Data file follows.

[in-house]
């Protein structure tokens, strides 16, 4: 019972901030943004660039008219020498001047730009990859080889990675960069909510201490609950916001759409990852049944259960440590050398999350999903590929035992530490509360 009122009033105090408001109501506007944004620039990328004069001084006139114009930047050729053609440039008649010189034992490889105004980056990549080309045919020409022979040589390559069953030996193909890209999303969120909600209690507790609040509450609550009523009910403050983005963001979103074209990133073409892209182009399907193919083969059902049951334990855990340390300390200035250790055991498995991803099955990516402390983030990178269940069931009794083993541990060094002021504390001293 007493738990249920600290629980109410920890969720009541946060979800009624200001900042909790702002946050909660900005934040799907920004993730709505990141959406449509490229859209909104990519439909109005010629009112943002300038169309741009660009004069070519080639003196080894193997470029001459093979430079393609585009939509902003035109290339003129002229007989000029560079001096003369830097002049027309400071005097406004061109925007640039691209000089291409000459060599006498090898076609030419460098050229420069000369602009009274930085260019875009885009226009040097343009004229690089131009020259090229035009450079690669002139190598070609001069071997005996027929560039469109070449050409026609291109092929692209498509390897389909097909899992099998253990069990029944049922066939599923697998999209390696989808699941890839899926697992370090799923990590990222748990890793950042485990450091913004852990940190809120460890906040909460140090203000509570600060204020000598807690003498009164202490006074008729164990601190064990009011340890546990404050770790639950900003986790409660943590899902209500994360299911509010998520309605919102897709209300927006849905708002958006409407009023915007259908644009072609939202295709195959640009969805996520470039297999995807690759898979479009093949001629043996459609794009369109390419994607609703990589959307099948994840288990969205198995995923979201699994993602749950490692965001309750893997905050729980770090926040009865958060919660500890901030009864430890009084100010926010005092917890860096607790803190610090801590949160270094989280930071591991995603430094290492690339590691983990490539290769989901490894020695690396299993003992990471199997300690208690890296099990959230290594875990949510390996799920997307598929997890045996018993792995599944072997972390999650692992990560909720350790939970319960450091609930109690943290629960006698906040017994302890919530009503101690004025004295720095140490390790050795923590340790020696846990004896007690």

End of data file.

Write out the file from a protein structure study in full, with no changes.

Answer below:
[in-house]
């Protein structure tokens, strides 16, 4: 019972901030943004660039008219020498001047730009990859080889990675960069909510201490609950916001759409990852049944259960440590050398999350999903590929035992530490509360 009122009033105090408001109501506007944004620039990328004069001084006139114009930047050729053609440039008649010189034992490889105004980056990549080309045919020409022979040589390559069953030996193909890209999303969120909600209690507790609040509450609550009523009910403050983005963001979103074209990133073409892209182009399907193919083969059902049951334990855990340390300390200035250790055991498995991803099955990516402390983030990178269940069931009794083993541990060094002021504390001293 007493738990249920600290629980109410920890969720009541946060979800009624200001900042909790702002946050909660900005934040799907920004993730709505990141959406449509490229859209909104990519439909109005010629009112943002300038169309741009660009004069070519080639003196080894193997470029001459093979430079393609585009939509902003035109290339003129002229007989000029560079001096003369830097002049027309400071005097406004061109925007640039691209000089291409000459060599006498090898076609030419460098050229420069000369602009009274930085260019875009885009226009040097343009004229690089131009020259090229035009450079690669002139190598070609001069071997005996027929560039469109070449050409026609291109092929692209498509390897389909097909899992099998253990069990029944049922066939599923697998999209390696989808699941890839899926697992370090799923990590990222748990890793950042485990450091913004852990940190809120460890906040909460140090203000509570600060204020000598807690003498009164202490006074008729164990601190064990009011340890546990404050770790639950900003986790409660943590899902209500994360299911509010998520309605919102897709209300927006849905708002958006409407009023915007259908644009072609939202295709195959640009969805996520470039297999995807690759898979479009093949001629043996459609794009369109390419994607609703990589959307099948994840288990969205198995995923979201699994993602749950490692965001309750893997905050729980770090926040009865958060919660500890901030009864430890009084100010926010005092917890860096607790803190610090801590949160270094989280930071591991995603430094290492690339590691983990490539290769989901490894020695690396299993003992990471199997300690208690890296099990959230290594875990949510390996799920997307598929997890045996018993792995599944072997972390999650692992990560909720350790939970319960450091609930109690943290629960006698906040017994302890919530009503101690004025004295720095140490390790050795923590340790020696846990004896007690």